The Federal Reserve’s dovish shift is beginning to diminish the dollar’s appeal for currency speculators.

A Citigroup Inc index has dropped below zero for the first time since March 2018, indicating currency funds are holding net short positions on the US currency. That signals further dollar gains may be hard to come by after the greenback’s longest winning streak in three years.

“The Fed has become much less willing to hike, and there’s even a chance for a rate cut this year,” said Toshiya Yamauchi, chief manager for foreign-exchange margin trading at Ueda Harlow Ltd in Tokyo. “This has eroded the dollar’s yield advantage, leading to dollar shorts.”

The Bloomberg Dollar Spot Index fell for a second day on Wednesday, taking its decline this year to 0.2 per cent. The losses come after an eight-day winning streak following the Fed’s January 30 decision — when Chairman Jerome Powell said the case for further rate hikes has weakened — that took many investors by surprise.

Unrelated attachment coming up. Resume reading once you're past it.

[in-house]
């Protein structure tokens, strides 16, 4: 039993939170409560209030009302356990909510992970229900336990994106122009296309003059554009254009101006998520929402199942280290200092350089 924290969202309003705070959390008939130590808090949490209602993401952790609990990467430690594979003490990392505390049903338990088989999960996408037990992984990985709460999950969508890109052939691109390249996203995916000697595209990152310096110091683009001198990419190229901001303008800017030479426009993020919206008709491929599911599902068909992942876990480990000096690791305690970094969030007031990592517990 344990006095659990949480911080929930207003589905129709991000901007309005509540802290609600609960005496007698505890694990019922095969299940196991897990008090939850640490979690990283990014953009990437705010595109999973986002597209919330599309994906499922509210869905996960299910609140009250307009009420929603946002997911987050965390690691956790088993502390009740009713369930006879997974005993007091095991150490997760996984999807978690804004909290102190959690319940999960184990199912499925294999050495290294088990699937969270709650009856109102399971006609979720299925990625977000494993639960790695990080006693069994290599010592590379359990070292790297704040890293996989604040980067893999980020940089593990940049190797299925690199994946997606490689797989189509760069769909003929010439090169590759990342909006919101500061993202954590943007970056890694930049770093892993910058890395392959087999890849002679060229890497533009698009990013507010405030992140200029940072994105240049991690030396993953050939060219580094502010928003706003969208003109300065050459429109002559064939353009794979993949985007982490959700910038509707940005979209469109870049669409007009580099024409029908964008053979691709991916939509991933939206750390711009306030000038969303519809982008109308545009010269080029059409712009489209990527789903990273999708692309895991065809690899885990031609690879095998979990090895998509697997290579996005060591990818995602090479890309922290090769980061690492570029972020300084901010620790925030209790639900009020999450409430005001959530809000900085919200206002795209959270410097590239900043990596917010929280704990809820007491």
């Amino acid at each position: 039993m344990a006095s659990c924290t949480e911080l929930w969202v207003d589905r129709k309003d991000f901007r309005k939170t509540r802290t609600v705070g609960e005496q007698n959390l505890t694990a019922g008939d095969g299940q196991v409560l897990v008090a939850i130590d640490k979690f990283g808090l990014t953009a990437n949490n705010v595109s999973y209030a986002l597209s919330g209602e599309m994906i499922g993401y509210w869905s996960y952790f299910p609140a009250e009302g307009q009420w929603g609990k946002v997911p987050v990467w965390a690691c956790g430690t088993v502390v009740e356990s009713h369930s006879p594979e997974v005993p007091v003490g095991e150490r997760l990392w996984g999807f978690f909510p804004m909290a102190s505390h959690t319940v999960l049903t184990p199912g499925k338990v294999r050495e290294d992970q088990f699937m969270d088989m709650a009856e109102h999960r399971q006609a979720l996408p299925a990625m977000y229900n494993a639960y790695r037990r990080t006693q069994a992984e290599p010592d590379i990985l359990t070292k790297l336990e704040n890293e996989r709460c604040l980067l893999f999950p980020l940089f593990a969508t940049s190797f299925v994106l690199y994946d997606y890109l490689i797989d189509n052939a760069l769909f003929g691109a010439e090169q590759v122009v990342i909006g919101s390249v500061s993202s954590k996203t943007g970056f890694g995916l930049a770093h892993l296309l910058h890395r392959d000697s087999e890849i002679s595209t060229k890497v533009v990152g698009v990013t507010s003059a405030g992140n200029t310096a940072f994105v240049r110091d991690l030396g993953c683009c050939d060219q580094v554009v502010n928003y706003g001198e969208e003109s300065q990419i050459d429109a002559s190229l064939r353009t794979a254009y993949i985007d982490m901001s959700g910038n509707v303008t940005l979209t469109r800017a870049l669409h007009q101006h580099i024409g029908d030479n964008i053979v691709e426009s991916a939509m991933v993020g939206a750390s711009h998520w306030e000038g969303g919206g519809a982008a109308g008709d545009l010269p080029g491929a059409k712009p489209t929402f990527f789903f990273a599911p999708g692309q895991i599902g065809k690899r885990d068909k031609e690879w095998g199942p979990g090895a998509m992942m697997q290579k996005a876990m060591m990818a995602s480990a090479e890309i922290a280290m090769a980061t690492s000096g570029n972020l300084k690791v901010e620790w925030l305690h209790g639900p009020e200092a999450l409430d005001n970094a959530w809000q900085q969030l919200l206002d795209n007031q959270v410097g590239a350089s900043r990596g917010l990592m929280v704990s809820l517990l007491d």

Even so, economists predict the dollar will weaken against the euro, yen and pound throughout 2019, according to Bloomberg surveys. And with US economic growth and inflation forecast to slow this year, overnight-index swaps have started to price in a possible Fed rate cut.

“We don’t have evidence of strong inflationary pressures and we do have evidence of the growth rate slowing,” Fed Bank of Cleveland President Loretta Mester told reporters after giving a speech in Cincinnati Tuesday. “That combination of factors suggests we have this chance to look at how the economy is going to proceed. We don’t have to do anything preemptively.”